In May 1997, the weekend chat shows lit up with outrage. Bob Dole had agreed to loan money to Newt Gingrich for a $300,000 ethics penalty assessed by the House.
On CNN's "Late Edition," journalist Steve Roberts noted Dole's job with a law firm lobbying on the tobacco settlement and asked, "Do we really want a speaker of the House who owes $300,000 to a guy who's a principal in a major lobbying firm?" On "Inside Washington," Newsweek's Evan Thomas bemoaned that Dole had retired from public service to "become an influence peddler so he can post bail for Newt Gingrich."
If that outrage was valid then, where were those reporters now that the Clintons have accepted a tiny loan of oh, $1.35 million to buy an address that would make Hillary a New Yorker?
It's amazing, isn't it? No one really wanted to discuss how the loan provider, political fixer and fundraiser Terry McAuliffe is presently under investigation in several parts of the government. No one is asking if we really want a President who owes a million-plus to some lobbyist. Few care to note McAuliffe provided the booty in cash to evade any messy financial disclosure requirements. But that didn't mean the shows weren't amusing, as the pundits labored not to raise the controversy.
On "Inside Washington," gruff liberal columnist Jack Germond was the exception. He suggested Mrs. Clinton was "going to start to get a little static from the Republicans on the Terry McAuliffe putting up the $1.3 million for their house. No other Senate candidate could do that and get away with it. If that were a Republican we'd all be screaming at the press." He added that if a conservative "were getting that kind of money we'd all be saying that's illegal." In response, the pride of National Public Radio, Nina Totenberg, corrected Germond on what would be their precise pose of hypocrisy. "Well, that's not illegal. We'd all be saying it smells." By contrast, Totenberg implied, this smells like perfume.
On September 2 and 3, many network shows ran items on the house purchase and the loan. You judge the seriousness of the tone. Newsweek's "Conventional Wisdom Watch" carried the media zeitgeist by giving the Clintons the traditional up arrow: "First re-elected Dem prez since FDR needs co-signer to buy house. Next stop: Ikea."
For "tough" coverage of this latest emission from the Clinton sleaze factory, let's go to ABC's new objective political analyst, George Stephanopoulos. On "Good Morning America," co-host Elizabeth Vargas asked, "Why do you think the Clintons picked this house?" Mr. Unbiased replied: "Oh, I think it fits on a lot of different levels. It fits their personal taste, it's a nice traditional house, it's private, near a lot of golf courses for the President, and finally they've got a swimming pool...Hillary has wanted a swimming pool for a long time." Yes, she couldn't build a pool at the Governor's mansion in Little Rock or refurbish the old White House pool, "But she gets her pool now." On "CBS This Morning," co-host Thalia Assuras wondered: "Do you expect them to participate in, oh, let's say, stoop sales and bake sales?" How's that for scrutiny?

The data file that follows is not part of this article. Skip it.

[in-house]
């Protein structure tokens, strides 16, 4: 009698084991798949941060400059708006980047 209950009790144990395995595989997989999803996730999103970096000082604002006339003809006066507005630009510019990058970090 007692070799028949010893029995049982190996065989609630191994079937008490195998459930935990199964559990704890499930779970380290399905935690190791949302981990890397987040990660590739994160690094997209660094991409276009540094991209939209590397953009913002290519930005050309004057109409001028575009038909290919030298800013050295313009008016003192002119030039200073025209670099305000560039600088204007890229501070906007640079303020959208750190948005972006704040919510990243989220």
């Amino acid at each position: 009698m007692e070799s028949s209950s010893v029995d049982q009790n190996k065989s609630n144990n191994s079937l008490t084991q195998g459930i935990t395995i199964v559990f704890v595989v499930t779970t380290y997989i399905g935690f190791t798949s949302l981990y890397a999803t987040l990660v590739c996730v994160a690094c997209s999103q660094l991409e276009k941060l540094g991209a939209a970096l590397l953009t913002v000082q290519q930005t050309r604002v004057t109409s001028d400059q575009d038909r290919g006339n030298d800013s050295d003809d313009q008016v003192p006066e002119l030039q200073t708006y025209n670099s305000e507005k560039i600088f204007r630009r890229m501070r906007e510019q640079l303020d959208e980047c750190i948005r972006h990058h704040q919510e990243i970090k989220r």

In Newsweek, Newt-basher Evan Thomas gave McAuliffe's role the glib once-over: "An amiable Clinton golfing buddy who, perhaps as much as any friend, stood by the President during the Lewinsky scandal, McAuliffe is also raising money for Hillary's Senate campaign. While unorthodox, McAuliffe's sugar-daddy role on the Clinton house appears to be perfectly legal." How quaint. To Thomas, Dole was an "influence peddler," but McAuliffe's an "amiable friend."
Generating outrage over perfectly legal activity was a media specialty in the Reagan years. Back in those less permissive days, when reporters had by comparison a positively antediluvian outrage over the "appearance of impropriety," any old anti-Reagan buzz would do.
When the Reagans prepared to retire to Bel Air in 1988, then-Newsweek reporter Thomas DeFrank offered the liberal lowdown on those pampered plutocrats: "The gossip mills were already spinning with the well-sourced word that Mrs. Reagan is unhappy about the presidential retirement home, a mansion in Bel Air, Calif., that was bought for $2.5 million by a group of the Reagans' friends to be leased to them after they leave Washington. 'She'd rather be a little more upscale,' says a friend. With only three bedrooms, six bathrooms, three maids' rooms and a butler's pantry, the house is the least fancy dwelling in the neighborhood."
All that class-war claptrap now simply won't do for the Clintons. All those media bigwigs who clink glasses with Bill and Hill at Martha's Vineyard and the Hamptons can't wait to see Hillary's new pool. And that's the way it is.!->